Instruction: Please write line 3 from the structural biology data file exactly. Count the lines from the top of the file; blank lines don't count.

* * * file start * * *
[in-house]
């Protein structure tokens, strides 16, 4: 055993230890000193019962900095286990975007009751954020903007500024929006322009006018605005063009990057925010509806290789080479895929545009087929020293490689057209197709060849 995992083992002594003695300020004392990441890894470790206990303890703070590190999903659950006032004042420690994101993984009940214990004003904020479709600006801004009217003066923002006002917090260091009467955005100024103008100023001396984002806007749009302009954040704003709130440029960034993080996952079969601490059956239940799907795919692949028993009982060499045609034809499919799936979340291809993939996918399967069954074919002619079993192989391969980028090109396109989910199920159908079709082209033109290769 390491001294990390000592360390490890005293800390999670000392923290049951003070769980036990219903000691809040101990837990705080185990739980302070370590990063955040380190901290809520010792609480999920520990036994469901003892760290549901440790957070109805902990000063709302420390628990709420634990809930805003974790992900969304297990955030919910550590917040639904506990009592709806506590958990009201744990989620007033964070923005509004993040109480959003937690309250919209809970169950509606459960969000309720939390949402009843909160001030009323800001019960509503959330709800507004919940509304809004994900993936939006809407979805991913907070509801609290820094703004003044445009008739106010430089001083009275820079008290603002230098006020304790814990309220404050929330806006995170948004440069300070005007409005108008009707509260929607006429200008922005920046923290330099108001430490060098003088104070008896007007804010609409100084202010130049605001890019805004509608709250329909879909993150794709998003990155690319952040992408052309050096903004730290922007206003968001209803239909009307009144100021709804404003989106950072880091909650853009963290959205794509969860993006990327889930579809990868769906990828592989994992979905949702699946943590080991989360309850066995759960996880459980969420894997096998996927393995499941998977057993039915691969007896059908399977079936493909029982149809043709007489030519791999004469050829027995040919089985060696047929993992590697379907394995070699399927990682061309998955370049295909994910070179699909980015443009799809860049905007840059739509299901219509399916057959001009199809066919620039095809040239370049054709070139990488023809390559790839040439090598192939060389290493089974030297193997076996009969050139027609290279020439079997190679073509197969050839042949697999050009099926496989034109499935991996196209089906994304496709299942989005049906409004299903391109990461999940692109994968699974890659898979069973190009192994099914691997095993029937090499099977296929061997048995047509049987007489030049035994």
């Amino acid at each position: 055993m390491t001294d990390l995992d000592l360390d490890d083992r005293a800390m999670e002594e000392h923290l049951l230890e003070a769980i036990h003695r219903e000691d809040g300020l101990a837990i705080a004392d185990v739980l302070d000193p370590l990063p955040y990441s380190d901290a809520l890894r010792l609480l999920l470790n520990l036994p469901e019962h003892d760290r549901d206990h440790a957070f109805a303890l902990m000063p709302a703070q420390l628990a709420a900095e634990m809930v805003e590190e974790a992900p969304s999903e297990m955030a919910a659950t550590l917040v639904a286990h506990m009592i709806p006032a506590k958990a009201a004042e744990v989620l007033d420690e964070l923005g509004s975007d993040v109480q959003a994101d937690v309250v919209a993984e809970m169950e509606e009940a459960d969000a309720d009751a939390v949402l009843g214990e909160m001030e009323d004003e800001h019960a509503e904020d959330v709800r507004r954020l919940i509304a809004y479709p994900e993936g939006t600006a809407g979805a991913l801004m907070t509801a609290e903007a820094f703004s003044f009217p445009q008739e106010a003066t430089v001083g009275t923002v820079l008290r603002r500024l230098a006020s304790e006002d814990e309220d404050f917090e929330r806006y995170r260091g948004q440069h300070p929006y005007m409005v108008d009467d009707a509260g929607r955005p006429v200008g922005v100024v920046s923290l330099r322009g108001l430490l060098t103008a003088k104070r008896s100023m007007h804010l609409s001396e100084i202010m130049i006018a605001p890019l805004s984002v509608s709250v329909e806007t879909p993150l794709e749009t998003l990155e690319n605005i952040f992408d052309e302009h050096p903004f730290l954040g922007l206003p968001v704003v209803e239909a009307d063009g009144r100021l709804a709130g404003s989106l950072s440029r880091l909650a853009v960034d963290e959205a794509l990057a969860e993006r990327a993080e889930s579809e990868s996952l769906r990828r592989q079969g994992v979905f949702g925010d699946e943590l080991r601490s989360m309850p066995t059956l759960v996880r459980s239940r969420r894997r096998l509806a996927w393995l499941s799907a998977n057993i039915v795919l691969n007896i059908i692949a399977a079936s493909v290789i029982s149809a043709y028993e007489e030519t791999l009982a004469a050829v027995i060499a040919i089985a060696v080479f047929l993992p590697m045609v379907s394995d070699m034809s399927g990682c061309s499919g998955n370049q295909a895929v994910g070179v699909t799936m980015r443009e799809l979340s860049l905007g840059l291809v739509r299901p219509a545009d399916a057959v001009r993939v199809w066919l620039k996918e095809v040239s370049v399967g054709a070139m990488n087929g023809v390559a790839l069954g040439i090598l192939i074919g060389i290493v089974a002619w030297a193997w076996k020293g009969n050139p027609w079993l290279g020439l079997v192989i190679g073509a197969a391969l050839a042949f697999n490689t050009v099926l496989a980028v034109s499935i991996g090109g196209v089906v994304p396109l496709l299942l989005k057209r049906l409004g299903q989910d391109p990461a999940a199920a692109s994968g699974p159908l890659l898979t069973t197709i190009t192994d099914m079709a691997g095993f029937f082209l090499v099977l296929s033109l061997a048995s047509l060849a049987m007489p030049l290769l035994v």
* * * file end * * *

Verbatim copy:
């Amino acid at each position: 055993m390491t001294d990390l995992d000592l360390d490890d083992r005293a800390m999670e002594e000392h923290l049951l230890e003070a769980i036990h003695r219903e000691d809040g300020l101990a837990i705080a004392d185990v739980l302070d000193p370590l990063p955040y990441s380190d901290a809520l890894r010792l609480l999920l470790n520990l036994p469901e019962h003892d760290r549901d206990h440790a957070f109805a303890l902990m000063p709302a703070q420390l628990a709420a900095e634990m809930v805003e590190e974790a992900p969304s999903e297990m955030a919910a659950t550590l917040v639904a286990h506990m009592i709806p006032a506590k958990a009201a004042e744990v989620l007033d420690e964070l923005g509004s975007d993040v109480q959003a994101d937690v309250v919209a993984e809970m169950e509606e009940a459960d969000a309720d009751a939390v949402l009843g214990e909160m001030e009323d004003e800001h019960a509503e904020d959330v709800r507004r954020l919940i509304a809004y479709p994900e993936g939006t600006a809407g979805a991913l801004m907070t509801a609290e903007a820094f703004s003044f009217p445009q008739e106010a003066t430089v001083g009275t923002v820079l008290r603002r500024l230098a006020s304790e006002d814990e309220d404050f917090e929330r806006y995170r260091g948004q440069h300070p929006y005007m409005v108008d009467d009707a509260g929607r955005p006429v200008g922005v100024v920046s923290l330099r322009g108001l430490l060098t103008a003088k104070r008896s100023m007007h804010l609409s001396e100084i202010m130049i006018a605001p890019l805004s984002v509608s709250v329909e806007t879909p993150l794709e749009t998003l990155e690319n605005i952040f992408d052309e302009h050096p903004f730290l954040g922007l206003p968001v704003v209803e239909a009307d063009g009144r100021l709804a709130g404003s989106l950072s440029r880091l909650a853009v960034d963290e959205a794509l990057a969860e993006r990327a993080e889930s579809e990868s996952l769906r990828r592989q079969g994992v979905f949702g925010d699946e943590l080991r601490s989360m309850p066995t059956l759960v996880r459980s239940r969420r894997r096998l509806a996927w393995l499941s799907a998977n057993i039915v795919l691969n007896i059908i692949a399977a079936s493909v290789i029982s149809a043709y028993e007489e030519t791999l009982a004469a050829v027995i060499a040919i089985a060696v080479f047929l993992p590697m045609v379907s394995d070699m034809s399927g990682c061309s499919g998955n370049q295909a895929v994910g070179v699909t799936m980015r443009e799809l979340s860049l905007g840059l291809v739509r299901p219509a545009d399916a057959v001009r993939v199809w066919l620039k996918e095809v040239s370049v399967g054709a070139m990488n087929g023809v390559a790839l069954g040439i090598l192939i074919g060389i290493v089974a002619w030297a193997w076996k020293g009969n050139p027609w079993l290279g020439l079997v192989i190679g073509a197969a391969l050839a042949f697999n490689t050009v099926l496989a980028v034109s499935i991996g090109g196209v089906v994304p396109l496709l299942l989005k057209r049906l409004g299903q989910d391109p990461a999940a199920a692109s994968g699974p159908l890659l898979t069973t197709i190009t192994d099914m079709a691997g095993f029937f082209l090499v099977l296929s033109l061997a048995s047509l060849a049987m007489p030049l290769l035994v």